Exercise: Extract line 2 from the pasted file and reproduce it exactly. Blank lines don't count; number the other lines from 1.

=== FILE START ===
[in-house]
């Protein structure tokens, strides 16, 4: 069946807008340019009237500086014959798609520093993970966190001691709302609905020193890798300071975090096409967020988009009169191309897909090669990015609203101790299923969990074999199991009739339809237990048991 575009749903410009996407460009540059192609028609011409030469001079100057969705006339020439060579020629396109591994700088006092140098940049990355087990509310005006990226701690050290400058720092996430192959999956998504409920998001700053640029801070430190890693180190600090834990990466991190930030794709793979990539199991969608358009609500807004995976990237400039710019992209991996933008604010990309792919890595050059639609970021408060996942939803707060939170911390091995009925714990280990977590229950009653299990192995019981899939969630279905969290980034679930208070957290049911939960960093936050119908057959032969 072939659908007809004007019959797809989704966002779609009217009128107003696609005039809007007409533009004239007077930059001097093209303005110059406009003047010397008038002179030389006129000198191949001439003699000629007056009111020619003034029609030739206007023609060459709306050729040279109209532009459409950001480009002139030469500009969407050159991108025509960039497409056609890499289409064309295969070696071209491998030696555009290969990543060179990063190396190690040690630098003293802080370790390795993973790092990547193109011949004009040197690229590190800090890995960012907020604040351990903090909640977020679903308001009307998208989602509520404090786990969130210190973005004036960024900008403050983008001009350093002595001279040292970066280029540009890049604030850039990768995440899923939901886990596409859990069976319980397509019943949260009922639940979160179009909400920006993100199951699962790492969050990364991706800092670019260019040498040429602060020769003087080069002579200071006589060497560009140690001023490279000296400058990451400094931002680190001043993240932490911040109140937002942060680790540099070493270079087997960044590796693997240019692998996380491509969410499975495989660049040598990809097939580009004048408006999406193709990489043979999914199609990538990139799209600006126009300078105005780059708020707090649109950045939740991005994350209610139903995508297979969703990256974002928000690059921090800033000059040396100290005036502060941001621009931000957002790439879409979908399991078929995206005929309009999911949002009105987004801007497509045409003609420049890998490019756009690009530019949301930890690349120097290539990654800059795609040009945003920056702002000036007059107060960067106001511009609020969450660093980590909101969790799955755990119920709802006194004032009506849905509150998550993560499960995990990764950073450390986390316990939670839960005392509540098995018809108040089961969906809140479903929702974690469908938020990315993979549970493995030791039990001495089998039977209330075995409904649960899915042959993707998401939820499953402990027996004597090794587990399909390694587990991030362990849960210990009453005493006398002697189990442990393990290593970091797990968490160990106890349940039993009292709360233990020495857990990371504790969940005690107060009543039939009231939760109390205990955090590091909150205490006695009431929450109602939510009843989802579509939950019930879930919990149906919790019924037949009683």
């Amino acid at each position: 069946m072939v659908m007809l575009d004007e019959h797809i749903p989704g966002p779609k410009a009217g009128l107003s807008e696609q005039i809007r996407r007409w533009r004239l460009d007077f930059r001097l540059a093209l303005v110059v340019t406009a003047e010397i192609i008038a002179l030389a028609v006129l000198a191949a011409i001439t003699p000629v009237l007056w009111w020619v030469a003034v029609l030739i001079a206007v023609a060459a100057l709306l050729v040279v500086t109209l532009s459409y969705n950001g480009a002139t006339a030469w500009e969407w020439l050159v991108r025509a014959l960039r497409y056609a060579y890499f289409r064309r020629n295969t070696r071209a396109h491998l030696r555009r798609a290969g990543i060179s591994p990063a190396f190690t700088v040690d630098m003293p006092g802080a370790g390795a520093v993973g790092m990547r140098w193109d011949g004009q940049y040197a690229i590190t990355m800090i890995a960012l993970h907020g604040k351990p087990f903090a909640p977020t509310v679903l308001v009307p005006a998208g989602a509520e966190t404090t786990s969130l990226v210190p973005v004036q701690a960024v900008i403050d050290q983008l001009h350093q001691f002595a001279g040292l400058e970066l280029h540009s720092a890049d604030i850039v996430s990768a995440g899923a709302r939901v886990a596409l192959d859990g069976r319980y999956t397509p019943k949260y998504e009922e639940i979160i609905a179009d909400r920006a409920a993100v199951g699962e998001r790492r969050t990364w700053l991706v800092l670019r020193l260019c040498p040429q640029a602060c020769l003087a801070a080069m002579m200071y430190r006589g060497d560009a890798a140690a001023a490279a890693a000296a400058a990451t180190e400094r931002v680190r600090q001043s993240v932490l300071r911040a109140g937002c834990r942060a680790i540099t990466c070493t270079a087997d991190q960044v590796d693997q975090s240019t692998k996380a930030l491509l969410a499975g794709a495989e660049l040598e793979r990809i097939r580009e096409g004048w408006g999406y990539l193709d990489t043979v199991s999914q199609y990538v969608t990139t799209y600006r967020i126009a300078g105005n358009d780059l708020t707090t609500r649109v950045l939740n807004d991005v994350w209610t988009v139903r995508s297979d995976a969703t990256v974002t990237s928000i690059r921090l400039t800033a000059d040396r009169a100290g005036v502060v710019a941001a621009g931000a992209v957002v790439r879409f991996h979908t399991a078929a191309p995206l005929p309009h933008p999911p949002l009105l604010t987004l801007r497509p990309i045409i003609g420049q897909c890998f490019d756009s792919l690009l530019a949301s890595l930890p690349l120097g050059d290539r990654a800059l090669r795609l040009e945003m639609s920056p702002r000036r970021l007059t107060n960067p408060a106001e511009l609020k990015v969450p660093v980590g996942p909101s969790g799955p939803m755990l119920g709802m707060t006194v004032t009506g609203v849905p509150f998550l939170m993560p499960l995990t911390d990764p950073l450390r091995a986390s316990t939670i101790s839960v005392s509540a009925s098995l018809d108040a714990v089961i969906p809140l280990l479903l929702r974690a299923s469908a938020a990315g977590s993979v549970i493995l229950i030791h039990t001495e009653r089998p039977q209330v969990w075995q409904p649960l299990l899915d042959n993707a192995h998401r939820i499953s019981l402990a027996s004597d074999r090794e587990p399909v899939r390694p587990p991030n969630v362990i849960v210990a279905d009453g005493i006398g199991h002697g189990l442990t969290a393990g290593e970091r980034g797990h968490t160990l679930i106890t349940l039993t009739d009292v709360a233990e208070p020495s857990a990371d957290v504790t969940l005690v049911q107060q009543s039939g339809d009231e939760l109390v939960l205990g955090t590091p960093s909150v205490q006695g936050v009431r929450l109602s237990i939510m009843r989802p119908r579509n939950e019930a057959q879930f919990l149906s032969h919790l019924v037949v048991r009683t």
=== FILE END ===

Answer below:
């Protein structure tokens, strides 16, 4: 069946807008340019009237500086014959798609520093993970966190001691709302609905020193890798300071975090096409967020988009009169191309897909090669990015609203101790299923969990074999199991009739339809237990048991 575009749903410009996407460009540059192609028609011409030469001079100057969705006339020439060579020629396109591994700088006092140098940049990355087990509310005006990226701690050290400058720092996430192959999956998504409920998001700053640029801070430190890693180190600090834990990466991190930030794709793979990539199991969608358009609500807004995976990237400039710019992209991996933008604010990309792919890595050059639609970021408060996942939803707060939170911390091995009925714990280990977590229950009653299990192995019981899939969630279905969290980034679930208070957290049911939960960093936050119908057959032969 072939659908007809004007019959797809989704966002779609009217009128107003696609005039809007007409533009004239007077930059001097093209303005110059406009003047010397008038002179030389006129000198191949001439003699000629007056009111020619003034029609030739206007023609060459709306050729040279109209532009459409950001480009002139030469500009969407050159991108025509960039497409056609890499289409064309295969070696071209491998030696555009290969990543060179990063190396190690040690630098003293802080370790390795993973790092990547193109011949004009040197690229590190800090890995960012907020604040351990903090909640977020679903308001009307998208989602509520404090786990969130210190973005004036960024900008403050983008001009350093002595001279040292970066280029540009890049604030850039990768995440899923939901886990596409859990069976319980397509019943949260009922639940979160179009909400920006993100199951699962790492969050990364991706800092670019260019040498040429602060020769003087080069002579200071006589060497560009140690001023490279000296400058990451400094931002680190001043993240932490911040109140937002942060680790540099070493270079087997960044590796693997240019692998996380491509969410499975495989660049040598990809097939580009004048408006999406193709990489043979999914199609990538990139799209600006126009300078105005780059708020707090649109950045939740991005994350209610139903995508297979969703990256974002928000690059921090800033000059040396100290005036502060941001621009931000957002790439879409979908399991078929995206005929309009999911949002009105987004801007497509045409003609420049890998490019756009690009530019949301930890690349120097290539990654800059795609040009945003920056702002000036007059107060960067106001511009609020969450660093980590909101969790799955755990119920709802006194004032009506849905509150998550993560499960995990990764950073450390986390316990939670839960005392509540098995018809108040089961969906809140479903929702974690469908938020990315993979549970493995030791039990001495089998039977209330075995409904649960899915042959993707998401939820499953402990027996004597090794587990399909390694587990991030362990849960210990009453005493006398002697189990442990393990290593970091797990968490160990106890349940039993009292709360233990020495857990990371504790969940005690107060009543039939009231939760109390205990955090590091909150205490006695009431929450109602939510009843989802579509939950019930879930919990149906919790019924037949009683």